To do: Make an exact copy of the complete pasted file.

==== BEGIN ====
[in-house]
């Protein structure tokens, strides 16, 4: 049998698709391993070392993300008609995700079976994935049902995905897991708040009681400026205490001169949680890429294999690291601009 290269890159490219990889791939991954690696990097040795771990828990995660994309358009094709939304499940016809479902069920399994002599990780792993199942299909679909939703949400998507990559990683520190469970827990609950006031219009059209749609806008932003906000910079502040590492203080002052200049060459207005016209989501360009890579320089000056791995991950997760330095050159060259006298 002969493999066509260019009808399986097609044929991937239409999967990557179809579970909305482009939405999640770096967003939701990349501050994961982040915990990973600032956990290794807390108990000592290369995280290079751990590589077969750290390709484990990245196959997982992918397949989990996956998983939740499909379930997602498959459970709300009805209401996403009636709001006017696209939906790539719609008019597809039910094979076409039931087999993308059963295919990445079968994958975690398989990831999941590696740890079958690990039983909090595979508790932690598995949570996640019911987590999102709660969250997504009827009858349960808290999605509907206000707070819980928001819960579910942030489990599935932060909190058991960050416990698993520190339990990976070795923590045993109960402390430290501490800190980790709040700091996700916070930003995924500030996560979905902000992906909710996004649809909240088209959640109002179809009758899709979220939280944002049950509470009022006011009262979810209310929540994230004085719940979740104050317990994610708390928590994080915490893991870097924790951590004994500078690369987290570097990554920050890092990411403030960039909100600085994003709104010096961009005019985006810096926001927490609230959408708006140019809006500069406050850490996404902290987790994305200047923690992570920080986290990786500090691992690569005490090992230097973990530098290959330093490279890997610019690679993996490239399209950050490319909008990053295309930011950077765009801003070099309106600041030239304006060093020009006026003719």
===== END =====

[in-house]
């Protein structure tokens, strides 16, 4: 049998698709391993070392993300008609995700079976994935049902995905897991708040009681400026205490001169949680890429294999690291601009 290269890159490219990889791939991954690696990097040795771990828990995660994309358009094709939304499940016809479902069920399994002599990780792993199942299909679909939703949400998507990559990683520190469970827990609950006031219009059209749609806008932003906000910079502040590492203080002052200049060459207005016209989501360009890579320089000056791995991950997760330095050159060259006298 002969493999066509260019009808399986097609044929991937239409999967990557179809579970909305482009939405999640770096967003939701990349501050994961982040915990990973600032956990290794807390108990000592290369995280290079751990590589077969750290390709484990990245196959997982992918397949989990996956998983939740499909379930997602498959459970709300009805209401996403009636709001006017696209939906790539719609008019597809039910094979076409039931087999993308059963295919990445079968994958975690398989990831999941590696740890079958690990039983909090595979508790932690598995949570996640019911987590999102709660969250997504009827009858349960808290999605509907206000707070819980928001819960579910942030489990599935932060909190058991960050416990698993520190339990990976070795923590045993109960402390430290501490800190980790709040700091996700916070930003995924500030996560979905902000992906909710996004649809909240088209959640109002179809009758899709979220939280944002049950509470009022006011009262979810209310929540994230004085719940979740104050317990994610708390928590994080915490893991870097924790951590004994500078690369987290570097990554920050890092990411403030960039909100600085994003709104010096961009005019985006810096926001927490609230959408708006140019809006500069406050850490996404902290987790994305200047923690992570920080986290990786500090691992690569005490090992230097973990530098290959330093490279890997610019690679993996490239399209950050490319909008990053295309930011950077765009801003070099309106600041030239304006060093020009006026003719």